Probability and Statistics Calculating winning chances

 From: Douglas Zare Address: zare@math.columbia.edu Date: 23 June 2000 Subject: Re: How to calculate the ecspected winning-chances? Forum: rec.games.backgammon Google: 3953E045.652CE4FB@math.columbia.edu

```Erik Sřrensen wrote:

> The answer I want should take these factors as input:
> - The number of games played so far
> - The number of points actually won so far
>
> This should be the output:
> - By how much in percent am I favourite?
> - What is the uncertainty on this number?

There are a lot of factors and complications one could include, but I
won't. The following will give a rough method that is reasonably accurate
if you are winning or losing less than .5 points per game.

A fair estimate for your advantage in points per game is the number of
points you have won divided by the number of games. You could assume that
you have neither been lucky nor unlucky, and that the results display the
skill difference. Of course, don't do this if the number of games you have
played is 2 and you are up 38 points.

If this is your advantage, you next want to know the variance,
approximately the expected value of the square of the result of a game.
This is depends strongly on your playing styles. It might even be infinite
if you are too loose with the cube. I would guess that a variance of 6 is
plausible, but it might be higher or lower for you. Then the variance for n
games is 6n, e.g., 600 for 100 games. The standard deviation is the
square-root of the variance, and the standard deviation is what we want. If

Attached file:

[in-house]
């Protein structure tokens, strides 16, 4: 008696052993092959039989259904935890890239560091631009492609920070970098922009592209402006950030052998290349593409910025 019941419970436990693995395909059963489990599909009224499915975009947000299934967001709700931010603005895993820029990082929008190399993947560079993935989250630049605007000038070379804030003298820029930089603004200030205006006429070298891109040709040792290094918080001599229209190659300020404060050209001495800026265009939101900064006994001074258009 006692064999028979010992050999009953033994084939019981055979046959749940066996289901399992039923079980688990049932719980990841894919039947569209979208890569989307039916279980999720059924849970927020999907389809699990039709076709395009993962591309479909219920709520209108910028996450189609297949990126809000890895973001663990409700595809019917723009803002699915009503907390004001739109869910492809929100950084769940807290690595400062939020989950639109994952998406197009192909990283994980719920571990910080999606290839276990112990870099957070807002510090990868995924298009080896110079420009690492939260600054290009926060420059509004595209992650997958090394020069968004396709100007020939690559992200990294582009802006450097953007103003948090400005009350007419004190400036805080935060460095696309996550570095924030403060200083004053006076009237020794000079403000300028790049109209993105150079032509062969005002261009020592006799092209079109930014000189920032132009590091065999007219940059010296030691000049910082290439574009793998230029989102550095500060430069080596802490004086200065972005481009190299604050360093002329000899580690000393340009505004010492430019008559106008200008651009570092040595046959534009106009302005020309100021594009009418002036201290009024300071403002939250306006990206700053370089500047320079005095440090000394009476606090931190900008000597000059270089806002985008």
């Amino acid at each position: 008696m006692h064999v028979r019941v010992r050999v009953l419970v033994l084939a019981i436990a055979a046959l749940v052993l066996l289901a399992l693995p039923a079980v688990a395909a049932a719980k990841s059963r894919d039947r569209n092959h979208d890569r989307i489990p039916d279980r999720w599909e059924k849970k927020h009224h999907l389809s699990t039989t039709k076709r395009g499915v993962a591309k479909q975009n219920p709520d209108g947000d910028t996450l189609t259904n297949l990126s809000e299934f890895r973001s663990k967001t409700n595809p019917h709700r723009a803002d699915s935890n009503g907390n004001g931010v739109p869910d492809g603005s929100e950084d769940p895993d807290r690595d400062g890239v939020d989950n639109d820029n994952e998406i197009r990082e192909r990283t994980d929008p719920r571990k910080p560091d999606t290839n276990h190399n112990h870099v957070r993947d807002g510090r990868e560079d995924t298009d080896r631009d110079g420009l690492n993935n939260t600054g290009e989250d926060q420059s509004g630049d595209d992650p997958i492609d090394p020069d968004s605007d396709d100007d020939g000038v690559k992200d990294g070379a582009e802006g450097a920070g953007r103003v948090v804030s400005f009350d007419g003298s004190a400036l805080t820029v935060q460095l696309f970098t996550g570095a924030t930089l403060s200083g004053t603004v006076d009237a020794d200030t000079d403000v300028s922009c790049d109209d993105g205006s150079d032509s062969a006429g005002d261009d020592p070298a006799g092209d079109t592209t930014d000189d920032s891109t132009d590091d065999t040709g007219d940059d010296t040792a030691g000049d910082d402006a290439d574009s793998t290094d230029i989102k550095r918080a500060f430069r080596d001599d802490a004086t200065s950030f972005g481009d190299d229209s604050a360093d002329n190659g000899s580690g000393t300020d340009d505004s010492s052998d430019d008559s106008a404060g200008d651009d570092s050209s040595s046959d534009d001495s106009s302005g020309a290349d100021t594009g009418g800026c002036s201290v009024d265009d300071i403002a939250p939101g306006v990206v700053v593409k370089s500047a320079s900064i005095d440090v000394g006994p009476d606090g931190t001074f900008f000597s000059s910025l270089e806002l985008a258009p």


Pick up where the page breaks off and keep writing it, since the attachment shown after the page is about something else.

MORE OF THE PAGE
you play a large number of games, there is about a 2/3 chance that the
result will be within 1 standard deviation of the average, and just over a
95% chance that the result will be within 2 standard deviations of the
average.

Suppose you have a .1 points per game advantage, a variance of 6, and you
play 100 games. The average result will be that you win 10 points, with a
variance of 600 -- a standard deviation of sqrt(600)~24.5. So 2/3 of the
time your score would be between -14 and +34, and 95% of the time it would
be between -39 and +59.

One can use this to give a different notion of confidence. Instead of
assuming that there was 0 net luck in the set of games from which you
will be 1 time in 40, or as bad as it will be 1 time in 40. 95% of the time
the correct value will be between the two estimates, but as you can see, it
takes much more than 100 games to get a decent window. If you won 10 points
in 100 games, this method would suggest that you have between a -.39
deficit and a +.59 advantage, so one should not actually be very surprised
if you score -50 in the next 100 games. It would probably mean that you
were lucky in the first 100 games, and unlucky in the second, but not
amazingly so.

Douglas Zare
```

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